SCRANTON, Pa., March 2, 2017 /PRNewswire-USNewswire/ -- Pennsylvania Secretary of Health Dr. Karen Murphy and Secretary of Aging Secretary Teresa Osborne today joined local officials to launch the Lackawanna County Opioid Overdose Coalition.
"I salute the work of the coalition," Secretary Murphy said. "Community efforts are critical to addressing this devastating public health crisis. The Wolf Administration is committed to executing a multifaceted approach to diminish impact of the opioid crisis in all communities across the commonwealth."
In 2015, Lackawanna County experienced 69 fatal overdoses, most of which were attributed to opioids.
"Substance use disorder, particularly relating to prescription drug use, among adults age 60 and older is one of the fastest growing health problems facing the country," said Secretary of Aging Teresa Osborne. "Stigma and an overall lack of awareness has, unfortunately, created a nearly invisible epidemic among this population. We are steadfast in our commitment to protecting older Pennsylvanians and their families from suffering from this disease."
The Lackawanna County Opioid Overdose Coalition is spearheaded by Lackawanna District Attorney Shane Scanlon. Its vision is to create a healthier community by eliminating deaths associated with opioids.
The Wolf Administration holds the fight against heroin and prescription opioids as a top priority. In order to continue the battle against the opioid epidemic in Pennsylvania, Governor Wolf included the following proposals in his 2017-18 budget:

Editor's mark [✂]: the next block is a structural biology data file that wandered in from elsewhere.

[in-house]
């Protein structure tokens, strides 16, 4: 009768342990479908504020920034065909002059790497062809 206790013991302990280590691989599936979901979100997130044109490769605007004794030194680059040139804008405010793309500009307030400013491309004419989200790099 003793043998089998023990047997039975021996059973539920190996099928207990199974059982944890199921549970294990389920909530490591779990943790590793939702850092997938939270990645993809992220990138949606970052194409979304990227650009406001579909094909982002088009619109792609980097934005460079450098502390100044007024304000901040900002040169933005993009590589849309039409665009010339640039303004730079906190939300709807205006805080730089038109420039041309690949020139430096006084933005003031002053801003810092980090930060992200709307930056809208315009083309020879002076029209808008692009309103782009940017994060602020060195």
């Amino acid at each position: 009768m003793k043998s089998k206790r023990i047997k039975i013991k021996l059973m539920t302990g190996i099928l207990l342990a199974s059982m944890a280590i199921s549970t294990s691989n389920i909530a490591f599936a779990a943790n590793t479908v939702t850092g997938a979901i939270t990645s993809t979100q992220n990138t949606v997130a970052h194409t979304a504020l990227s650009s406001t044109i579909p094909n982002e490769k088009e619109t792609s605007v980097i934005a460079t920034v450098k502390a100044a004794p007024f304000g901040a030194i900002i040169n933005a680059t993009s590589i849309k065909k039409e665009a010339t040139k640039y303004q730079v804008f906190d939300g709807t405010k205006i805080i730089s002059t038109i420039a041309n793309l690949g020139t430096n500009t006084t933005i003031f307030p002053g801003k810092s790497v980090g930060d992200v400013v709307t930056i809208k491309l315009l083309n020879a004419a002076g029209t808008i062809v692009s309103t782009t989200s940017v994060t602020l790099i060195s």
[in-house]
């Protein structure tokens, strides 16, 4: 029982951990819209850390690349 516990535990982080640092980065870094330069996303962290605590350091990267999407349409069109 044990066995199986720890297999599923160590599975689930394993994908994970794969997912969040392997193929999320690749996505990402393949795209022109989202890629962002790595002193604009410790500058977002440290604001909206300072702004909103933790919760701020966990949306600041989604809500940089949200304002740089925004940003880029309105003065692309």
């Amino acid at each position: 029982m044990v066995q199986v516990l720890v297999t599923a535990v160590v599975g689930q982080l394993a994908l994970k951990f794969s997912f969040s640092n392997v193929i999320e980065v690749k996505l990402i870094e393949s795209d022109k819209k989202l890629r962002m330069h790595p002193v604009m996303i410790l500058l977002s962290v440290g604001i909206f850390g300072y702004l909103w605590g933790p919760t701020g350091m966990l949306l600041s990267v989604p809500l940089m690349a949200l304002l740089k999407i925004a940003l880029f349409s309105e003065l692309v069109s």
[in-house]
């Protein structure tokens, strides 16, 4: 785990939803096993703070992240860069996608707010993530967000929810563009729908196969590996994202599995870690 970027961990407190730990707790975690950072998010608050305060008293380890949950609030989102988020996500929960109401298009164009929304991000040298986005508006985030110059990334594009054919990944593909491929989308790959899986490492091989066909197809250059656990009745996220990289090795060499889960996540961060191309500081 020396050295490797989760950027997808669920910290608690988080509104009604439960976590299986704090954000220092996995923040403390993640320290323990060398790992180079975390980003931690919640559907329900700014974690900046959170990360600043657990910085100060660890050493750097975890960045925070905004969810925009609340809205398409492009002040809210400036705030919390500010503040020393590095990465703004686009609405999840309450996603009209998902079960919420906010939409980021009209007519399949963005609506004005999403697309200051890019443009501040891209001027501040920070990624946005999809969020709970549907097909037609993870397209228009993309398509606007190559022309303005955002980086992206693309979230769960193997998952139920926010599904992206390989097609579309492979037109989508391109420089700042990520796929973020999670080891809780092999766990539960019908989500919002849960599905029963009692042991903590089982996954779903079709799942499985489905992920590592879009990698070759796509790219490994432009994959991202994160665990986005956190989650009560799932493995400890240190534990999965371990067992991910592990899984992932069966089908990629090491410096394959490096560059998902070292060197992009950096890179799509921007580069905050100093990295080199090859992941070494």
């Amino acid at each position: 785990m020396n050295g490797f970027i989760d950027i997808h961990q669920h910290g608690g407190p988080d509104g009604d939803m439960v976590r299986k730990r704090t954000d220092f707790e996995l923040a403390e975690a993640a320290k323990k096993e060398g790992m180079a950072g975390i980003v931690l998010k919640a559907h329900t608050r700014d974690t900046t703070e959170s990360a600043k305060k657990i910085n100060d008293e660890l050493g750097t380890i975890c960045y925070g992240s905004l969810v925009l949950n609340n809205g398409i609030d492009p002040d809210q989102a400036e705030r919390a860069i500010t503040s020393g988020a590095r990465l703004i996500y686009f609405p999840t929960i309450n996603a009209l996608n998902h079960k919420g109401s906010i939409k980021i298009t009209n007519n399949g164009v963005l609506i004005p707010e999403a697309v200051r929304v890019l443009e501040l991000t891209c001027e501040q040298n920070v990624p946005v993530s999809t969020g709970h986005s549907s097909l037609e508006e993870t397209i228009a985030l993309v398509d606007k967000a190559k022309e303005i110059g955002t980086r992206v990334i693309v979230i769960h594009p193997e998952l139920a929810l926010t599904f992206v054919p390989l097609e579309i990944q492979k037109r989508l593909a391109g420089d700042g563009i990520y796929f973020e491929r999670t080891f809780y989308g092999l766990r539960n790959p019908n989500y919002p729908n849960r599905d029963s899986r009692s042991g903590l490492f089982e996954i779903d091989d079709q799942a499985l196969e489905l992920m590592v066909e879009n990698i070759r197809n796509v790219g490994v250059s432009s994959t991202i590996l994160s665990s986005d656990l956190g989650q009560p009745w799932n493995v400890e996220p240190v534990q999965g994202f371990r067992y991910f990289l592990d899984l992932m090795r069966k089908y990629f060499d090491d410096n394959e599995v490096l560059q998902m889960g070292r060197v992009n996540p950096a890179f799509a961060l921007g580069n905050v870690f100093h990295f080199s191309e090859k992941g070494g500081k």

- Expanding access to life-saving Naloxone by providing $10 million through the Pennsylvania Commission on Crime and Delinquency to first responders and law enforcement across the state;
- Maximizing federal Cures Act funding, which includes $26.5 million in each of the next two years for Pennsylvania, to expand access to treatment services, particularly for individuals who are uninsured or underinsured; and
- Providing $3.4 million to expand specialty drug courts to expand treatment strategies that divert offenders into more meaningful treatment and recovery.
- Some of the administration's other initiatives to fight the opioid epidemic include:
- Strengthening the Prescription Drug Monitoring Program (PDMP) so that doctors are required and able to check the system each time they prescribe opioids;
- Forming new prescribing guidelines to help doctors, including geriatricians, who provide opioid prescriptions to their patients;
- Creating the warm handoff guideline to facilitate referrals from the emergency department to substance abuse treatment;
- Educating and encouraging seniors to properly use, store and dispose of unused prescription medications through Drug Take-Back initiatives;
- Increasing the availability of naloxone;
- Establishing a new law limiting the amount of opioids that can be prescribed to a minor to seven days; and
- Designating 45 Centers of Excellence, central hubs that provide navigators to assist those with opioid use disorders with behavioral and physical health care, along with medication-assisted treatment, as needed.
If you or someone you know is suffering from the disease of addiction, call 1-800-662-HELP or visit www.pa.gov/opioids for treatment options. For more information on the fight against opioid abuse in Pennsylvania, visit the Department of Health website at www.health.pa.gov or follow us on Facebook and Twitter.
MEDIA CONTACTS: April Hutcheson, Health, 717-787-1783 or firstname.lastname@example.org
Drew Wilburne, Aging, 717-705-3702
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SOURCE Pennsylvania Department of Health